Question 2

a)    What do you understand by the term ‘balanced crystalloid solution’?    (10% marks)

b)    Compare and contrast the constituents of normal saline and any one balanced crystalloid solution. (20% marks)

c)    Discuss the advantages and disadvantages of balanced crystalloid solutions and normal saline in the fluid management of diabetic ketoacidosis.    (70% marks)

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College answer

Not available.


a) "Balanced crystalloids have a sodium, potassium, and chloride content closer to that of extracellular fluid and, when given intravenously, have fewer adverse effects on acid–base balance." Semler & Kellum, 2019


Any from the broad range of available balanced crystalloids should have been appropriate here, and the real trick would have been to remember the exact goddamn numbers for the chloride and sodium concentrations. The table presented here (cut-and-pasted from Semler & Kellum) is available for reference.

Fluid Sodium Potassium Calcium Magnesium Chloride Acetate Gluconate Malate Lactate Osmolarity
Plasma 135–145 4.5–5.0 2.2–2.6 0.8–1.0 94–111 0.02–0.2     1–2 275–295
Plasma-Lyte A 140 5.0   3.0 98 27 23     294
Normosol-R 140 5.0   3.0 98 27 23     295
Isolyte S 141 5.0   3.0 98 27 23     295
Ringer’s acetate 145 4.0 2.5 1.0 127 24   5   309
Lactated Ringer’s 130 4.0 2.7   109       28 273
Hartmann’s solution 131 5.4 1.8   112       28 280
0.9% sodium chloride 154       154         308

c) Advantages and disadvantages of normal saline and balanced crystalloid in the management of DKA:

You could have answered this as a table, or as a set of pointform notes. Observe:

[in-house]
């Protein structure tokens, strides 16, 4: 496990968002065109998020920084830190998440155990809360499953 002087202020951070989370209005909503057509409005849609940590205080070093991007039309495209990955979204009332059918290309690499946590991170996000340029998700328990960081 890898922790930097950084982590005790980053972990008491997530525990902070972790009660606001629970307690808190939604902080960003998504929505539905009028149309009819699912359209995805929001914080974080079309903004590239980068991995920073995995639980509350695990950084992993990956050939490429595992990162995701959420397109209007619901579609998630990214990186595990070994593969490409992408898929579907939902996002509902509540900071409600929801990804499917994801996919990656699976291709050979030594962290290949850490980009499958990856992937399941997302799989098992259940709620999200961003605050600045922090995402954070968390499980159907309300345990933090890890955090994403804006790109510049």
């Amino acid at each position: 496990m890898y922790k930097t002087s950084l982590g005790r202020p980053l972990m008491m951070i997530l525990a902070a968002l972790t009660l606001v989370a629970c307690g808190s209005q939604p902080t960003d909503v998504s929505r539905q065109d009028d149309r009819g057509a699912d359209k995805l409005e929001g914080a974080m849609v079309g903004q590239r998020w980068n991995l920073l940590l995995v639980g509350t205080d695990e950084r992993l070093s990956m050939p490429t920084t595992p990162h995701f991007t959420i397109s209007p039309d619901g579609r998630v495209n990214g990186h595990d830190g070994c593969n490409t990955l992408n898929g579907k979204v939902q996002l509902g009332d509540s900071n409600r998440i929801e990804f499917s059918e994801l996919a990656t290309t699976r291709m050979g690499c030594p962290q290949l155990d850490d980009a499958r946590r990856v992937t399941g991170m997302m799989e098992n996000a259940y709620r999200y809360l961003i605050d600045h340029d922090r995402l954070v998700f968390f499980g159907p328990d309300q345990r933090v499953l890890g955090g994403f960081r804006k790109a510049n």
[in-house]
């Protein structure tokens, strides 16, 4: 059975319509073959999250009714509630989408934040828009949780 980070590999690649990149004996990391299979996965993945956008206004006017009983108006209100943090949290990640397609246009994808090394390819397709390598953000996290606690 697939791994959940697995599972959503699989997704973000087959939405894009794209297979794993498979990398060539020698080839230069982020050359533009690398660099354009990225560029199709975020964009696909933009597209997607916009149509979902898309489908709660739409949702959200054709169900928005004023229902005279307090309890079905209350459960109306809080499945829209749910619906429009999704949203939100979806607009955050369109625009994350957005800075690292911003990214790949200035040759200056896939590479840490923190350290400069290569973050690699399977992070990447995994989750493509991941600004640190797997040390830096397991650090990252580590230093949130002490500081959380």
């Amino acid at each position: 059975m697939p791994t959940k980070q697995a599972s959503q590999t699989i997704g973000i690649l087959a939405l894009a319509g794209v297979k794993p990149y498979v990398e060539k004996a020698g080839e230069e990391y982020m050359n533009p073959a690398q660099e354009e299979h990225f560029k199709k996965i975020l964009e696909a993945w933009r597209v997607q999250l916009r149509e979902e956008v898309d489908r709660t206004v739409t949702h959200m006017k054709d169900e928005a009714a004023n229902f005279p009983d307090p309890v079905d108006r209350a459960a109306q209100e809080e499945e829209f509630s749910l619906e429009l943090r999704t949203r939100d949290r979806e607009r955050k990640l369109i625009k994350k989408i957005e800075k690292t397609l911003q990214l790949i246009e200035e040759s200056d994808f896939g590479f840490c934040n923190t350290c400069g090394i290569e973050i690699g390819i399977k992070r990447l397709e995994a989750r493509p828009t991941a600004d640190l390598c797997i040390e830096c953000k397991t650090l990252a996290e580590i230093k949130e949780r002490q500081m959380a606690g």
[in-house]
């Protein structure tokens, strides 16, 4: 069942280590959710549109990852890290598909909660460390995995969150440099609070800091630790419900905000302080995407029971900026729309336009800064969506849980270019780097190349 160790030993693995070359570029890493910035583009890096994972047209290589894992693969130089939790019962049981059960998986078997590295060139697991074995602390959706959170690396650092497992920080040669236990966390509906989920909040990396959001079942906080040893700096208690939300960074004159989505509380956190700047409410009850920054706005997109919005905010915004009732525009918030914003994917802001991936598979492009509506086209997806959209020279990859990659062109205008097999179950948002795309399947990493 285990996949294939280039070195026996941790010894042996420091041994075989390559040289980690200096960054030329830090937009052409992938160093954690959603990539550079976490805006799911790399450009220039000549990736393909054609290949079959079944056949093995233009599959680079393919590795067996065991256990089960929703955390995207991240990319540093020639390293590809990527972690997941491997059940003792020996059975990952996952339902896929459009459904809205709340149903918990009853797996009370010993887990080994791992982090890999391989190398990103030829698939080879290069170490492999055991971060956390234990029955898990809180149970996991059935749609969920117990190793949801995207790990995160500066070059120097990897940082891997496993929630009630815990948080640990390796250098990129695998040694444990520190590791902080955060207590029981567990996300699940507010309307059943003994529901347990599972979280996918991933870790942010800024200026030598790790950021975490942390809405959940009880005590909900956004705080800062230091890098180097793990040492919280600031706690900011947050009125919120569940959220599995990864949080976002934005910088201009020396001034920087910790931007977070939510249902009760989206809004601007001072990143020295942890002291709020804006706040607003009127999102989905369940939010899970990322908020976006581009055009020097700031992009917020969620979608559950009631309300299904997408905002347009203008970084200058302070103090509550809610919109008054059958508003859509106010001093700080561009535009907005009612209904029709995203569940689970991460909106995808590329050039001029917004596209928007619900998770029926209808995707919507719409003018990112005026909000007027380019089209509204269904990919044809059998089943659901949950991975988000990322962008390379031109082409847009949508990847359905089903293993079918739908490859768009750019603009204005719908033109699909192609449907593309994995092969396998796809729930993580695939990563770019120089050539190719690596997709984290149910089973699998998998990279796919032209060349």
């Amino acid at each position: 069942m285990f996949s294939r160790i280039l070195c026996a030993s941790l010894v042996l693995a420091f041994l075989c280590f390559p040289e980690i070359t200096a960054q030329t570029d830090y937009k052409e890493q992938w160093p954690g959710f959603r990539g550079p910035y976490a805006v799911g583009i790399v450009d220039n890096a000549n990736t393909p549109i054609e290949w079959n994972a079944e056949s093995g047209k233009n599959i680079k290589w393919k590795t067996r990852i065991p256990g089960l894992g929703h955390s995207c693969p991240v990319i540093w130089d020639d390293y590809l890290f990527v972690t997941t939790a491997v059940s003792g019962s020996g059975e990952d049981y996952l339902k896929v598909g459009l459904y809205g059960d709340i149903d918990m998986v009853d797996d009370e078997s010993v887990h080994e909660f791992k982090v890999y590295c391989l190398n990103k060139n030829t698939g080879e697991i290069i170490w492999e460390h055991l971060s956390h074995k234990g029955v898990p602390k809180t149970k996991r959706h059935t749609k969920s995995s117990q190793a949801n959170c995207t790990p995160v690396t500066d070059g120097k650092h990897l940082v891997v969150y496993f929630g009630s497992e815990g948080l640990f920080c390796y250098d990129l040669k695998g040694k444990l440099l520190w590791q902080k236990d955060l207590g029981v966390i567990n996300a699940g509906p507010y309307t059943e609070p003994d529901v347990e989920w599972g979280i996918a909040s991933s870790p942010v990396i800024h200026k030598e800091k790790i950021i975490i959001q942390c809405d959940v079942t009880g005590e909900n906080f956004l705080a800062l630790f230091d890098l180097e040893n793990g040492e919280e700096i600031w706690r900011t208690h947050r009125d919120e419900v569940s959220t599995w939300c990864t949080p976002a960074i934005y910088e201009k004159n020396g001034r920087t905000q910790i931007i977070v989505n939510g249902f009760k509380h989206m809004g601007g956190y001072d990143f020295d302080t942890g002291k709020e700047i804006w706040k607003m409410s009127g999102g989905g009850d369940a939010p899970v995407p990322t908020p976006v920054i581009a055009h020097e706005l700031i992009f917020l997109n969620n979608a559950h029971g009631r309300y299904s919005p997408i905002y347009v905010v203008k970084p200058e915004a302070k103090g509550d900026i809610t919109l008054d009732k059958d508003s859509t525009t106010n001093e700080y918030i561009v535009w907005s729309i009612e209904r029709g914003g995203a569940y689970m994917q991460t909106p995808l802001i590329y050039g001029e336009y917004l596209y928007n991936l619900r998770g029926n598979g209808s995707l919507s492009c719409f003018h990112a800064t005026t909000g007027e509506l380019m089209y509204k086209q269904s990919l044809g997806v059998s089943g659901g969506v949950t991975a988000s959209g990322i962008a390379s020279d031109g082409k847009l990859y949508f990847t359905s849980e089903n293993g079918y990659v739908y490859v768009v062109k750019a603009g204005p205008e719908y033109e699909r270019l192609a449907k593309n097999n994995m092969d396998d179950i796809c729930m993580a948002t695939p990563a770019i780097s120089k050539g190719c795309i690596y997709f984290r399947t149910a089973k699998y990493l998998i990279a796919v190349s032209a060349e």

Normal saline Balanced crystalloid
  • Cheaper
  • Widely available
  • Extensive experience with its use
  • Supported by DKA guidelines 
  • Well tolerated by the (healthy, young) DKA population
  • Evidence demonstrates a more rapid resolution of acidosis
  • Theroretically may decrease the risk of AKI
  • May be cost saving if it decreases the length of ICU/hospital stay
  • The large volume required in DKA means a large chloride load
  • Increases chloride load, which:
    • Predisposes to AKI
    • Delays recovery from acidosis
  • More expensive, per litre
  • May slow the rate of ketone renal clearance and metabolism
  • Evidence does not show any benefit in paediatric DKA
  • Broadly, balanced crystalloids do not seem to affect patient-centred outcomes in large trials involving all patients (not just DKA)

Or, in point form:

  • Arguments for the use of balanced crystalloid in DKA
    • DKA often presents with life-threatening acidaemia, which should improve with the use of balanced crystalloid, and which could deteriorate with the use of saline.
    • The volume of resuscitation fluid which is expected for severe DKA is substantial (could be up to ~10-15% of the patients body weight in fluid), which means the dose of chloride would be very great (eg. 10L crystalloid = 1540 mmol of chloride).
    • The cost of balanced electrolyte solutions is relatively low and may represent a cost saving if they result in a shorter duration of ICU or hospital stay by increasing the speed of recovery from acidosis.
    • Hyperchloraemia often develops in the recovery phase of DKA because of the loss of ketones in the urine, which represents the loss of potential bicarbonate precursors (Lopes et al, 2011). It therefore makes sense to replace bicarbonate precursors, and limit the chloride intake.
    • Excess load of chloride is thought to have deleterious effects on renal function through renal microvascular vasoconstriction (Wilcox, 1983), and patients with DKA often already have a degree of kidney injury as the result of dehydration